Global stock markets have continued to brush off fears expressed recently about higher US interest rates and the troubled Greek bailout. By late April the S&P 500 was poised to regain its February all tiem highs and the FTSE-100 was firmly in record territory.








UK inflation stayed at 0% in March for the second month running, according to the ONS. This represents good news for consumers but worrying news for economists. Many of the projections we are now seeing show a small dip in to deflation for the summer months.























This years budget was far less dramatic than last year, which is not a bad thing! The most notable change for our clients is the reduction in the Lifetime Allowance for pension savings from £1.25million to £1million. This will not take affect until 6th April 2016 and from 2018 the allowance limit will be increased in line with inflation. if you have any questions in relation to the budget please do not hesitate to contact the office.























We are now approaching the end of the 2014/15 tax year, which presents a good opportunity to make full use of your ISA allowances. The ISA limit was raised to £15,000 last year which offers savers the potential to benefit more from tax efficient saving than ever before. The new ISA limit from 6th April 2015 will be £15,240 per inidividual.























Thanks to all our clients who attended our 25 year celebration last week. The evening went well and it was great to see so many of you, thank you for your continued support!























Happy New Year!








There continues to be volatility and nervousness surrounding the financial markets and we have seen this first hand with the FTSE 100. The oil price slump is arguably the largest contributing factor at present along with the issues in Europe and most notably Greece.








With low inflation it seems unrealistic to expect interest rates to rise from the all time low any time soon whilst we are also expecting a slowdown in property prices, especially in London where the new stamp duty rates should cool price growth.























Investors are on the hunt for bargains in Europe despite the threat of deflation. There is a renewed interest in Europe despite a raft of disappointing data and a sell off in European markets. Stocks have partally bounced back recently and some wealth managers believe the pessimism in the region is overblown. Fears over the recent slump in Germany’s industrial output seem excessivre and if deflation can be avoided Europe as a whole could represent an investment opportunity.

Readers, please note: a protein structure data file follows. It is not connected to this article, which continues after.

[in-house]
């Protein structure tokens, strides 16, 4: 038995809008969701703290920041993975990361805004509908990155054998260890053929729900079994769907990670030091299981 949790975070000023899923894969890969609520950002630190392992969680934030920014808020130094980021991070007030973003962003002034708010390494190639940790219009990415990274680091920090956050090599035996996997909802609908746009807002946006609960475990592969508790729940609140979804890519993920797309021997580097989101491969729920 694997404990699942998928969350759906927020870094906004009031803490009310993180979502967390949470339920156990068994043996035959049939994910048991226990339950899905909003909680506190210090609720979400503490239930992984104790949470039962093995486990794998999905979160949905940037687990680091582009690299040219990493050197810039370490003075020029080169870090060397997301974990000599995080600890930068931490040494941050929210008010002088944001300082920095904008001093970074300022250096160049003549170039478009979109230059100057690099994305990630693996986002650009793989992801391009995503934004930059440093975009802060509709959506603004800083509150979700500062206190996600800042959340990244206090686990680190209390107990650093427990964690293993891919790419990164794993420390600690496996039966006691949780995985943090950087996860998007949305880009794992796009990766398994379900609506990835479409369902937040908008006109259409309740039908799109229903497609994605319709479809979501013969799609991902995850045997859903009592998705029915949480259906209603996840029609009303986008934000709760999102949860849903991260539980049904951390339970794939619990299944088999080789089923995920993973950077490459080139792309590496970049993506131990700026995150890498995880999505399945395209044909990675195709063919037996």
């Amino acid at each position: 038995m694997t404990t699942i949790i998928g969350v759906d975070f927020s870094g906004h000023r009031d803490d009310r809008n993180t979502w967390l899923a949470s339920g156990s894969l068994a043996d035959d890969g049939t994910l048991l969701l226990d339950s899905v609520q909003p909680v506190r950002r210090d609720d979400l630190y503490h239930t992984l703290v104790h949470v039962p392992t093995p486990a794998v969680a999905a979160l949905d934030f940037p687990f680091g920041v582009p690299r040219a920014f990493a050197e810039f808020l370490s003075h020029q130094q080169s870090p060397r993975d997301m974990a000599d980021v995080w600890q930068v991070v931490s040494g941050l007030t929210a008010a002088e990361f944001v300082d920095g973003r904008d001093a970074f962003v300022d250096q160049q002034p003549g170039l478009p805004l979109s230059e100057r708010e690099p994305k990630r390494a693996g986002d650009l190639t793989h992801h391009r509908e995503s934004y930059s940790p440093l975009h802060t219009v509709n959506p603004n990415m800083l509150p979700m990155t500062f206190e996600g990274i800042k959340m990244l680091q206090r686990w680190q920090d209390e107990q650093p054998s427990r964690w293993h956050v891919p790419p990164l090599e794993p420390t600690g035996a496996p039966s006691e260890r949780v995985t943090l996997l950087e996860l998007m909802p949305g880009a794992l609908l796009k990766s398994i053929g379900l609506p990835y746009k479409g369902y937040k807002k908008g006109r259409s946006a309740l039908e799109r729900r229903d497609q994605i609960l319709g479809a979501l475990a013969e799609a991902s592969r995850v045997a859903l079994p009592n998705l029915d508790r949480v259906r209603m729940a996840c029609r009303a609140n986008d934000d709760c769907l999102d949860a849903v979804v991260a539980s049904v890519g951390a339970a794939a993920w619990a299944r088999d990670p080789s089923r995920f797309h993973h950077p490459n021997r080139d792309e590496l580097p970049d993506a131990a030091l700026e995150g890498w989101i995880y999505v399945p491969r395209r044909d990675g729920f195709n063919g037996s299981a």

Over 55’s are borrowing and spending more than ever before, meaning they are saving less according to research from Aviva. The average amount owed was £2,269 via credit cards, personal loans and overdrafts. Property remains the largest asset for the over 55’s with a house on average costing £253,322. The results tie in with a more optimistic outlook as the confidence returns to the UK economy.























London has become the millionaire capital of the world with almost 3 per cent of the population commanding more that $1million in net assets. Millionaire numbers worldwide have grown by 58% during the past 10 years, while multi-millionaire numbers have gone up by 71%. In London alone the average house price has reached £560,386 for this month, compared with £270,636 for the rest of the country. This data is announced as house sales have hit their highest point in 7 years!























Unceartainty over when we will see a hike in interest rates is having an impact on equity prices – notably some of the consumer cycles. Bank of England governor Mark Carney’s comments that interest rates may be raised sooner than expected were just a shot across the bows of the market to remind it that rates are at historic lows and will not stay there forever. It is widely predicted that interest rates will begin to gradually rise by the end 2014.








Elsewhere, to prevent abuse of the ‘new regime’ the Government are cutting the Annual Allowance for Pensions to £10,000 for retirees. The new limit will apply if the individual has accessed a Defined Contribution pension fund in excess of £10,000 after April 2015.